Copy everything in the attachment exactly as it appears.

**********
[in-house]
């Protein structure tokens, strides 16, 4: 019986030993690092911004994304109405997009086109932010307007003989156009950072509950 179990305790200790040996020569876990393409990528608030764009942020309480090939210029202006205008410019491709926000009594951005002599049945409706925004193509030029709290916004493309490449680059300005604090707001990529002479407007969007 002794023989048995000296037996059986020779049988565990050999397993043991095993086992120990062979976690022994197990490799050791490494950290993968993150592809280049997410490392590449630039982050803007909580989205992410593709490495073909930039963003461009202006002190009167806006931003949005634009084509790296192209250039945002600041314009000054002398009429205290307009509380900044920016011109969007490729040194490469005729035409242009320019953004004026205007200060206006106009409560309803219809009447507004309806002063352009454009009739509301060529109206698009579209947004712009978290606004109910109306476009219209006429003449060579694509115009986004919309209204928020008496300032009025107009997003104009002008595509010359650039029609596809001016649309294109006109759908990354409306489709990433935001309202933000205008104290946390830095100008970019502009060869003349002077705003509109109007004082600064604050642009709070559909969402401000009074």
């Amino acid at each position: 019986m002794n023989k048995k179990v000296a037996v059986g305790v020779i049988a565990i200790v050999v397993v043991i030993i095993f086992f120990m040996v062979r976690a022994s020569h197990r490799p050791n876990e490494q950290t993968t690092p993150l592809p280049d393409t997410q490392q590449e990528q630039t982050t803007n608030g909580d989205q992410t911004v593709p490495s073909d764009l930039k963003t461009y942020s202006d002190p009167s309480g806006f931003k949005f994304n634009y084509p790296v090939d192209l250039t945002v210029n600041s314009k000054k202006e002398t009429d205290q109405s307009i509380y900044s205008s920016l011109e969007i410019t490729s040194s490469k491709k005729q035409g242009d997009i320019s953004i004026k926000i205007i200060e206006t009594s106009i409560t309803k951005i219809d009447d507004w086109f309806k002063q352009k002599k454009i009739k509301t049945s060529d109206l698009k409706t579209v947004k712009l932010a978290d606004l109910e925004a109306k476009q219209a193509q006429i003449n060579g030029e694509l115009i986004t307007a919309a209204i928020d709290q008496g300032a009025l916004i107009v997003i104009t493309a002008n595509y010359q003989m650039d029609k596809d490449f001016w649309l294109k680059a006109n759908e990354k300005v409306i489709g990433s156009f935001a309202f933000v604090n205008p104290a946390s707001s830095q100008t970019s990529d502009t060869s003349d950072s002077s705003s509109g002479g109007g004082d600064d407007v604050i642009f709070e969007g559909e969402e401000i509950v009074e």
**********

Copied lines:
[in-house]
């Protein structure tokens, strides 16, 4: 019986030993690092911004994304109405997009086109932010307007003989156009950072509950 179990305790200790040996020569876990393409990528608030764009942020309480090939210029202006205008410019491709926000009594951005002599049945409706925004193509030029709290916004493309490449680059300005604090707001990529002479407007969007 002794023989048995000296037996059986020779049988565990050999397993043991095993086992120990062979976690022994197990490799050791490494950290993968993150592809280049997410490392590449630039982050803007909580989205992410593709490495073909930039963003461009202006002190009167806006931003949005634009084509790296192209250039945002600041314009000054002398009429205290307009509380900044920016011109969007490729040194490469005729035409242009320019953004004026205007200060206006106009409560309803219809009447507004309806002063352009454009009739509301060529109206698009579209947004712009978290606004109910109306476009219209006429003449060579694509115009986004919309209204928020008496300032009025107009997003104009002008595509010359650039029609596809001016649309294109006109759908990354409306489709990433935001309202933000205008104290946390830095100008970019502009060869003349002077705003509109109007004082600064604050642009709070559909969402401000009074």
């Amino acid at each position: 019986m002794n023989k048995k179990v000296a037996v059986g305790v020779i049988a565990i200790v050999v397993v043991i030993i095993f086992f120990m040996v062979r976690a022994s020569h197990r490799p050791n876990e490494q950290t993968t690092p993150l592809p280049d393409t997410q490392q590449e990528q630039t982050t803007n608030g909580d989205q992410t911004v593709p490495s073909d764009l930039k963003t461009y942020s202006d002190p009167s309480g806006f931003k949005f994304n634009y084509p790296v090939d192209l250039t945002v210029n600041s314009k000054k202006e002398t009429d205290q109405s307009i509380y900044s205008s920016l011109e969007i410019t490729s040194s490469k491709k005729q035409g242009d997009i320019s953004i004026k926000i205007i200060e206006t009594s106009i409560t309803k951005i219809d009447d507004w086109f309806k002063q352009k002599k454009i009739k509301t049945s060529d109206l698009k409706t579209v947004k712009l932010a978290d606004l109910e925004a109306k476009q219209a193509q006429i003449n060579g030029e694509l115009i986004t307007a919309a209204i928020d709290q008496g300032a009025l916004i107009v997003i104009t493309a002008n595509y010359q003989m650039d029609k596809d490449f001016w649309l294109k680059a006109n759908e990354k300005v409306i489709g990433s156009f935001a309202f933000v604090n205008p104290a946390s707001s830095q100008t970019s990529d502009t060869s003349d950072s002077s705003s509109g002479g109007g004082d600064d407007v604050i642009f709070e969007g559909e969402e401000i509950v009074e």